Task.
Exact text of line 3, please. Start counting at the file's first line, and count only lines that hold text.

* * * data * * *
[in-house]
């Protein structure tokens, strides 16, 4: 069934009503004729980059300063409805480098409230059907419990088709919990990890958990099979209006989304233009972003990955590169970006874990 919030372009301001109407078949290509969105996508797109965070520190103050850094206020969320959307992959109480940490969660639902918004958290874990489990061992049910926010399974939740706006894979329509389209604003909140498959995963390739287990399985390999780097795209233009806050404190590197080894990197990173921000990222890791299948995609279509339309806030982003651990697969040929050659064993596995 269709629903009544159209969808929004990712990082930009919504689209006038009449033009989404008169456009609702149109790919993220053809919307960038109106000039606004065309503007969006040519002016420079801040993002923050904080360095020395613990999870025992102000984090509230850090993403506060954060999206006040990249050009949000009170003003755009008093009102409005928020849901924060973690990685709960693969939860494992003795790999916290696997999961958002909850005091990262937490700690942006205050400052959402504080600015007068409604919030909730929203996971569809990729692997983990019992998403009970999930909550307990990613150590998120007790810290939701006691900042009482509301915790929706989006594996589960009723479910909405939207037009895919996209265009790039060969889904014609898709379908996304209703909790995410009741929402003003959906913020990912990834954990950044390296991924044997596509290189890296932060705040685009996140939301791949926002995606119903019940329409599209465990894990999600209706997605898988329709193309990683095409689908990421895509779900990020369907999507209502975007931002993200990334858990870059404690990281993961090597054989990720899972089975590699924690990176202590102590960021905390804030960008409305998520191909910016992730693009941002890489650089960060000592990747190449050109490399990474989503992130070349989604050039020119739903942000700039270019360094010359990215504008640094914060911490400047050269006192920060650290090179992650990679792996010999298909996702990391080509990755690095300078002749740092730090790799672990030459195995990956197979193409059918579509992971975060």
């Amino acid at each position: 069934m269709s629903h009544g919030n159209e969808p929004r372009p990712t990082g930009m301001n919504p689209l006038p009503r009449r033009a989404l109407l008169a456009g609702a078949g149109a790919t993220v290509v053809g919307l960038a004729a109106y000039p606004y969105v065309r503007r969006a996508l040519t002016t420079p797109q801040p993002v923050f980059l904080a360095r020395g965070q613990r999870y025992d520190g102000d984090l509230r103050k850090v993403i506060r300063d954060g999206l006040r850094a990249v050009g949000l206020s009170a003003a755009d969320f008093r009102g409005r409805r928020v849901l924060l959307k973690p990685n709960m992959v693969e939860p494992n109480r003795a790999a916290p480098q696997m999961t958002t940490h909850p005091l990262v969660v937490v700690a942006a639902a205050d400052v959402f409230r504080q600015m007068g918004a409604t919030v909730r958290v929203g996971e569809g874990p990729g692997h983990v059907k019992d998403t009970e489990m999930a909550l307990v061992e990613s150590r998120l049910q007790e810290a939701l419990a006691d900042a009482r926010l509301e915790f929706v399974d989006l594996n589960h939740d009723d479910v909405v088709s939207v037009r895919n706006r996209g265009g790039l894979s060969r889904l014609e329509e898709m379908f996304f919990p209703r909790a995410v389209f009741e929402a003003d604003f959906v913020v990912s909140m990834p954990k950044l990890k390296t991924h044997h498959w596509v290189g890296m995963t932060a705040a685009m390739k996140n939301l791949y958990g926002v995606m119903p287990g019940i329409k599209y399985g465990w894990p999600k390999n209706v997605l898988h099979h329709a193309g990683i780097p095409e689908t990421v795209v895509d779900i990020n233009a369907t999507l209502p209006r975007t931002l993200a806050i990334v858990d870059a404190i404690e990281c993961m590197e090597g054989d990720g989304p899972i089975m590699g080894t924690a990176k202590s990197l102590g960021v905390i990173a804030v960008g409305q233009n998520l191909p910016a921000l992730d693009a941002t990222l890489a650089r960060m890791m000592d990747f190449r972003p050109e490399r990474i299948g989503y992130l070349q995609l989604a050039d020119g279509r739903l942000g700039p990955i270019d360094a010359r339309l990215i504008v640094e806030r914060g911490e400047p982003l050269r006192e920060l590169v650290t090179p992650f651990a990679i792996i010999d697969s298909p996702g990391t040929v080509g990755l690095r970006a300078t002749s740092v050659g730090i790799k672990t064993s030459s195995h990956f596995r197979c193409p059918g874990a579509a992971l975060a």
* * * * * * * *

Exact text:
């Amino acid at each position: 069934m269709s629903h009544g919030n159209e969808p929004r372009p990712t990082g930009m301001n919504p689209l006038p009503r009449r033009a989404l109407l008169a456009g609702a078949g149109a790919t993220v290509v053809g919307l960038a004729a109106y000039p606004y969105v065309r503007r969006a996508l040519t002016t420079p797109q801040p993002v923050f980059l904080a360095r020395g965070q613990r999870y025992d520190g102000d984090l509230r103050k850090v993403i506060r300063d954060g999206l006040r850094a990249v050009g949000l206020s009170a003003a755009d969320f008093r009102g409005r409805r928020v849901l924060l959307k973690p990685n709960m992959v693969e939860p494992n109480r003795a790999a916290p480098q696997m999961t958002t940490h909850p005091l990262v969660v937490v700690a942006a639902a205050d400052v959402f409230r504080q600015m007068g918004a409604t919030v909730r958290v929203g996971e569809g874990p990729g692997h983990v059907k019992d998403t009970e489990m999930a909550l307990v061992e990613s150590r998120l049910q007790e810290a939701l419990a006691d900042a009482r926010l509301e915790f929706v399974d989006l594996n589960h939740d009723d479910v909405v088709s939207v037009r895919n706006r996209g265009g790039l894979s060969r889904l014609e329509e898709m379908f996304f919990p209703r909790a995410v389209f009741e929402a003003d604003f959906v913020v990912s909140m990834p954990k950044l990890k390296t991924h044997h498959w596509v290189g890296m995963t932060a705040a685009m390739k996140n939301l791949y958990g926002v995606m119903p287990g019940i329409k599209y399985g465990w894990p999600k390999n209706v997605l898988h099979h329709a193309g990683i780097p095409e689908t990421v795209v895509d779900i990020n233009a369907t999507l209502p209006r975007t931002l993200a806050i990334v858990d870059a404190i404690e990281c993961m590197e090597g054989d990720g989304p899972i089975m590699g080894t924690a990176k202590s990197l102590g960021v905390i990173a804030v960008g409305q233009n998520l191909p910016a921000l992730d693009a941002t990222l890489a650089r960060m890791m000592d990747f190449r972003p050109e490399r990474i299948g989503y992130l070349q995609l989604a050039d020119g279509r739903l942000g700039p990955i270019d360094a010359r339309l990215i504008v640094e806030r914060g911490e400047p982003l050269r006192e920060l590169v650290t090179p992650f651990a990679i792996i010999d697969s298909p996702g990391t040929v080509g990755l690095r970006a300078t002749s740092v050659g730090i790799k672990t064993s030459s195995h990956f596995r197979c193409p059918g874990a579509a992971l975060a």